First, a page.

CFA: Perfume Sense

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With Mother's Day right around the corner, you may think perfume would make the perfect gift. If so, you might want to consider a knock-off fragrance since it's a fraction of the cost. But is there a big difference between an imitation and the real thing? Betty Sexton sniffed out the details in this Call For Action---“Perfume Sense.”

Just about everyone is looking to save money these days. But does it make sense to cut corners when it comes to perfume? We learned there's a lot more to choosing a fragrance than just picking one that smells good.

Many women say perfume is more than just a pleasant odor. It defines who they are or an image they want to project. In fact, we found some ladies who buy one fragrance and stick to it:
"I've been wearing it for two years."
"Four years."
"My husband gave it to me 18 years ago and I've been wearing it ever since."

But how well do they, and others, really know their perfume? We decided to find out by conducting an informal, unscientific test. The goal: To see if these women could tell the difference between their beloved scent and an imposter.

We found the imitations on a website. Raffy Dolbakian of “Parfums Raffy” says his family's been in the perfume-making business for 20 years. He provided us with what he considered the best knockoffs available from his website,

"This is the real one." Five of the nine ladies we tested had no trouble sniffing out the genuine scent. They say the imitations of Estee Lauder Beautiful, Estee Lauder Pleasures, Calvin Klein Escape, and Gorgio Beverly Hills were simply not good enough.

”There was so much depth to the real one and the other one was a real light, surface smell."
"The other one had the same smell, but it wasn't as potent."
"It doesn't last long enough."
"It smelled bitter."

But four of the nine testers were duped. Two were tripped up by Givenchy's Amarige and two others---Tommy Hilfiger's Tommy Girl.

And while the scents may be hard to distinguish, the prices aren't. Talk about dramatic! In department stores, Amarige sells for $75 and Tommy Girl goes for $50. When you compare that to Raffy's $12 fakes, it makes even die-hard perfume lovers think about switching.

"It's a very good imitation. I couldn't really tell a difference, so for that much cheaper---Why not?"
"I’m not one to buy a lot of imitation, but I guess when you discovered that you've been wrong, it's worth a try."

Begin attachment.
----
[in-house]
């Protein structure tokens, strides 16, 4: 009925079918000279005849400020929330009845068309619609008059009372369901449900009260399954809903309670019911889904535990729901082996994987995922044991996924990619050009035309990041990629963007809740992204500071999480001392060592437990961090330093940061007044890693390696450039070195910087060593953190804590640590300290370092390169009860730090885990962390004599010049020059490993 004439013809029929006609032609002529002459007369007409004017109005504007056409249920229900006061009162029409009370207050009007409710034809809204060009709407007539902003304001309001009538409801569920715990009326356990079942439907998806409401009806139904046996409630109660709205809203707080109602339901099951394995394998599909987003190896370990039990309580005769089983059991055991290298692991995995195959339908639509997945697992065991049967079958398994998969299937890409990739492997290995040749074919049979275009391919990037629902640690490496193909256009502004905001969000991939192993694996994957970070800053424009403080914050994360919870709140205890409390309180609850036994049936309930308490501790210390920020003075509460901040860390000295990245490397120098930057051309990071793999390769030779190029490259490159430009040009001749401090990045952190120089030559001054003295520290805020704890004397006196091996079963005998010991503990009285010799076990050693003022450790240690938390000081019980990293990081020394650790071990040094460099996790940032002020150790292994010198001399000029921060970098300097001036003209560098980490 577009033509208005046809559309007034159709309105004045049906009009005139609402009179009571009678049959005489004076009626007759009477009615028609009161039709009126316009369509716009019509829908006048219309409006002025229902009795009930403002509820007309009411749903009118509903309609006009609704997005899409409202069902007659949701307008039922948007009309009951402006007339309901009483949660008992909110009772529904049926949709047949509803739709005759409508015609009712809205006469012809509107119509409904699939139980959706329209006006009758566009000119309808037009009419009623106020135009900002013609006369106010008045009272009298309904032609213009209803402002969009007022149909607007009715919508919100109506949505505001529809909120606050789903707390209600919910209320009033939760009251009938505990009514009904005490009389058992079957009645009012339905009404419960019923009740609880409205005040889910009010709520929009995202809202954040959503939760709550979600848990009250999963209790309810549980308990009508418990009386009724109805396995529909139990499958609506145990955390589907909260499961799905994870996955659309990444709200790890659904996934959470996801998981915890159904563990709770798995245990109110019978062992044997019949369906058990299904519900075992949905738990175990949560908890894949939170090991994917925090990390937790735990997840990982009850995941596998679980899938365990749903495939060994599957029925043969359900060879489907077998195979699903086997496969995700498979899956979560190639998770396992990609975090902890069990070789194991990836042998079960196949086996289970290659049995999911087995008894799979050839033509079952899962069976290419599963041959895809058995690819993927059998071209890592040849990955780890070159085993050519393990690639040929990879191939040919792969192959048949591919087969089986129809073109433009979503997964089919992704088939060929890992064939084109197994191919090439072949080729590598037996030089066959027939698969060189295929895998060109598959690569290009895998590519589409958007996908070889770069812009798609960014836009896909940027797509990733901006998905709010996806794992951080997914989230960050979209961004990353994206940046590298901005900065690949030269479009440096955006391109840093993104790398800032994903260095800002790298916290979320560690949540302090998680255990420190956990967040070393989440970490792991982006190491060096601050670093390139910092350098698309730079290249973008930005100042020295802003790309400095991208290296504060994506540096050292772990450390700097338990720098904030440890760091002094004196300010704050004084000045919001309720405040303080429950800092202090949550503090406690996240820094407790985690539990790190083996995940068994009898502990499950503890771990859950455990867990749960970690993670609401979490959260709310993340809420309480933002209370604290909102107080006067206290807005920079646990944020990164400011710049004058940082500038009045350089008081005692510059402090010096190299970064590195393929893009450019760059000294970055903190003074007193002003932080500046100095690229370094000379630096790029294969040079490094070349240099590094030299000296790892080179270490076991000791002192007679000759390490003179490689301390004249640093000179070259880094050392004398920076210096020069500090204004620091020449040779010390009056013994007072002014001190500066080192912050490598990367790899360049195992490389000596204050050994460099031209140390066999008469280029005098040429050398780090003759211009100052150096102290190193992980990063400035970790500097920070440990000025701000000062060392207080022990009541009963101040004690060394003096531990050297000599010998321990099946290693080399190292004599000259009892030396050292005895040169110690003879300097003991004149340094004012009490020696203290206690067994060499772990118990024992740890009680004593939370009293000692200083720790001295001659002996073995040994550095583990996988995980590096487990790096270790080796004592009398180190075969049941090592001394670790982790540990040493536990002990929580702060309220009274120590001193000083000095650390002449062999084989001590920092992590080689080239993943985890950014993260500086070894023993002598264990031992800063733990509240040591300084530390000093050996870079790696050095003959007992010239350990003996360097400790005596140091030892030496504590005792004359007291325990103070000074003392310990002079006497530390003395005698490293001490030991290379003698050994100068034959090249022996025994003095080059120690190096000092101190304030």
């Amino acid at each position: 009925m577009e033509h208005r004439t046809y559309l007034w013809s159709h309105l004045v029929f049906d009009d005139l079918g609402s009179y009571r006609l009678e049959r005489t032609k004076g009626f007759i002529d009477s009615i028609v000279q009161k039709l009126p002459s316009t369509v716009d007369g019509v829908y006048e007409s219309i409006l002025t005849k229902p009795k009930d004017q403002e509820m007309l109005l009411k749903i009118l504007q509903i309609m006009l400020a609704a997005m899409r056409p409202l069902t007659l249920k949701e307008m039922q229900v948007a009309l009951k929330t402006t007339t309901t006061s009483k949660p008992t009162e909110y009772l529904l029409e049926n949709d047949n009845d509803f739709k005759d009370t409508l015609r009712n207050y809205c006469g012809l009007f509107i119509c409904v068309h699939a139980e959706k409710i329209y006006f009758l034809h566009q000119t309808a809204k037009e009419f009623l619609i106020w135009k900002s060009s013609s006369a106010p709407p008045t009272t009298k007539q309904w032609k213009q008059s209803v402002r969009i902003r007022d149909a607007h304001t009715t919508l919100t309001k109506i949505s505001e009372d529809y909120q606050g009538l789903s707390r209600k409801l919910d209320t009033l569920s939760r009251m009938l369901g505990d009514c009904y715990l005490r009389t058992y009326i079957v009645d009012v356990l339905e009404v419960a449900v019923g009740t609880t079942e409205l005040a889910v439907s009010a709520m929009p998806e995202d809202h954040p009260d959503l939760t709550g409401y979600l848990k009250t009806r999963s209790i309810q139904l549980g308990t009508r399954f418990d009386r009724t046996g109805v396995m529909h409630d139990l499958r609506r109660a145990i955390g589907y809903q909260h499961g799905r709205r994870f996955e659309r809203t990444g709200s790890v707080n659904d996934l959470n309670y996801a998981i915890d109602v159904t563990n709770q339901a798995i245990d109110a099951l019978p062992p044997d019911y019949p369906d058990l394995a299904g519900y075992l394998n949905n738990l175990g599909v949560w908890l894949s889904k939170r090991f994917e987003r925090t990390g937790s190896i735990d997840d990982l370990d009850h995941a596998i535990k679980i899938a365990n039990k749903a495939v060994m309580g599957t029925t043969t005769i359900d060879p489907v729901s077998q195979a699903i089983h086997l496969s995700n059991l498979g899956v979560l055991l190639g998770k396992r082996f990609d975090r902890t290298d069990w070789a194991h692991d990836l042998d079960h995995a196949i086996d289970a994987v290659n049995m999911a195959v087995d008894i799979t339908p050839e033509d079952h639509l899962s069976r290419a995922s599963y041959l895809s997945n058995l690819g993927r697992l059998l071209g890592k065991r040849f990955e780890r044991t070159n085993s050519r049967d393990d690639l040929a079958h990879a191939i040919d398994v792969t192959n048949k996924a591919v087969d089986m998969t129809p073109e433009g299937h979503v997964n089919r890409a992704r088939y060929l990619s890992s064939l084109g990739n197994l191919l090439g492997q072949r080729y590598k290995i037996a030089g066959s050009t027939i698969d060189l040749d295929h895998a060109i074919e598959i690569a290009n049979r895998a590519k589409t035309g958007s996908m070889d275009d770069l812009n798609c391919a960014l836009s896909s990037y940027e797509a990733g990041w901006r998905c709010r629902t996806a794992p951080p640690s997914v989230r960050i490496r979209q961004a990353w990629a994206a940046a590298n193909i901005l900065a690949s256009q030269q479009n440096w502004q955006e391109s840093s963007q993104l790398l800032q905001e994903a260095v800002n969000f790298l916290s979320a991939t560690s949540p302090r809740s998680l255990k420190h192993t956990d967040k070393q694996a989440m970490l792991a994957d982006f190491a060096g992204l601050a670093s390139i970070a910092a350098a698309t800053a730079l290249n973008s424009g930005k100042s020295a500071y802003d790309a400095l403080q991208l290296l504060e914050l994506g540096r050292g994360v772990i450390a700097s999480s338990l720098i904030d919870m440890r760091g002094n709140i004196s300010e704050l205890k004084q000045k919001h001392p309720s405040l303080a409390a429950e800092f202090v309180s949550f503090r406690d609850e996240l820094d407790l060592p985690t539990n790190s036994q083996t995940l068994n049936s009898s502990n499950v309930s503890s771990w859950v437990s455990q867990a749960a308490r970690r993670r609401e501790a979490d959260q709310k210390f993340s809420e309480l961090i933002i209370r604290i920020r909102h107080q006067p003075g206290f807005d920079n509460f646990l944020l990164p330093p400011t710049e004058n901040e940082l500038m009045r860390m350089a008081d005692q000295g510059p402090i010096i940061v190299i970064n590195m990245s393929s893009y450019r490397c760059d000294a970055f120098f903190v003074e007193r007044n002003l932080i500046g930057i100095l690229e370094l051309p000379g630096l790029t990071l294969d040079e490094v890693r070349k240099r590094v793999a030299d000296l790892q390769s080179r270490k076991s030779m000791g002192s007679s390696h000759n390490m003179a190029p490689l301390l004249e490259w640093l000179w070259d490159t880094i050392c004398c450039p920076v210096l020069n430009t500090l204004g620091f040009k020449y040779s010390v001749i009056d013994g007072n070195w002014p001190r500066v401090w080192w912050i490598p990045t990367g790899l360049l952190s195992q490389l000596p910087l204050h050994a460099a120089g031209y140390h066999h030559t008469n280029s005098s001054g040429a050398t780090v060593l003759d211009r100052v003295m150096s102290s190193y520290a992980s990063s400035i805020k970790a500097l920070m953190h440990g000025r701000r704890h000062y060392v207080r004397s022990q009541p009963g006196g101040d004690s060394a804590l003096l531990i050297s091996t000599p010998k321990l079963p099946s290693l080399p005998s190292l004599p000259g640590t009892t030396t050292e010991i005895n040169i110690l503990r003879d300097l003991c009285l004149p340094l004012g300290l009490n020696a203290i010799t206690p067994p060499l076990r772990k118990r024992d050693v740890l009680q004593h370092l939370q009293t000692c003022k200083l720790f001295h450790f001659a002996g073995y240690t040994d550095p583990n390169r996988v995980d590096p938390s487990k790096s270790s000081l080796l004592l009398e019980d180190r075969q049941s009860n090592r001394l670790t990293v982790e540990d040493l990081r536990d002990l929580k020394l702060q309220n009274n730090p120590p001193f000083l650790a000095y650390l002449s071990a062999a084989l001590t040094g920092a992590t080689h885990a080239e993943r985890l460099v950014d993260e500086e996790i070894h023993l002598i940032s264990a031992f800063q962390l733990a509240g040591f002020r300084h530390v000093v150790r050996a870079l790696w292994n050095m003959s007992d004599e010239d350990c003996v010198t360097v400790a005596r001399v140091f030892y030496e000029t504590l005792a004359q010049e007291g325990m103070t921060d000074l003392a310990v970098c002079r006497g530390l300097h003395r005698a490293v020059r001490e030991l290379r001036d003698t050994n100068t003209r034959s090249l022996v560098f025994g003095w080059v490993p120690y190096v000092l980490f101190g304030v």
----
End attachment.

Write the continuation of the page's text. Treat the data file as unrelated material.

But again, we're talking perfume. And for some, buying the real thing matters.
"I like the bottles better!"
"I probably would stick with the originals but buy smaller bottles."

To find out why the real thing costs so much more, we called those in the cosmetic business, but no one wanted to talk. So we visited with a Colorado Springs woman whose Parisian relatives operate and own a perfume lab and boutique. Noelle Rohde says a lot of time and research goes into developing a fragrance.

She says besides the marketing, packaging, fancy bottle, name and image, you're simply paying for better ingredients. "We get more of the essential oils in the perfume which are more expensive."

Noelle says a good, quality fragrance has a top or first “note”---what you smell when you initially open the bottle. Then, a “middle” or “heart” note---the stronger or more familiar odor you equate with the scent. And finally, a “base” or “lasting” note---a lovely, delicate scent that allows the perfume to last for several hours.

Noelle believes all of that is missing in a knockoff. "When they create a fragrance, they'll use between 50 and 80 different essences and stabilizers to create that perfume."

Fake or real, imitation or genuine---it's really a personal choice. One thing to remember is that no two people are alike. One scent can smell differently on other people.

We also learned some people can have reactions to the different ingredients in perfume. That's why some suffer headaches and even develop allergies to various fragrances.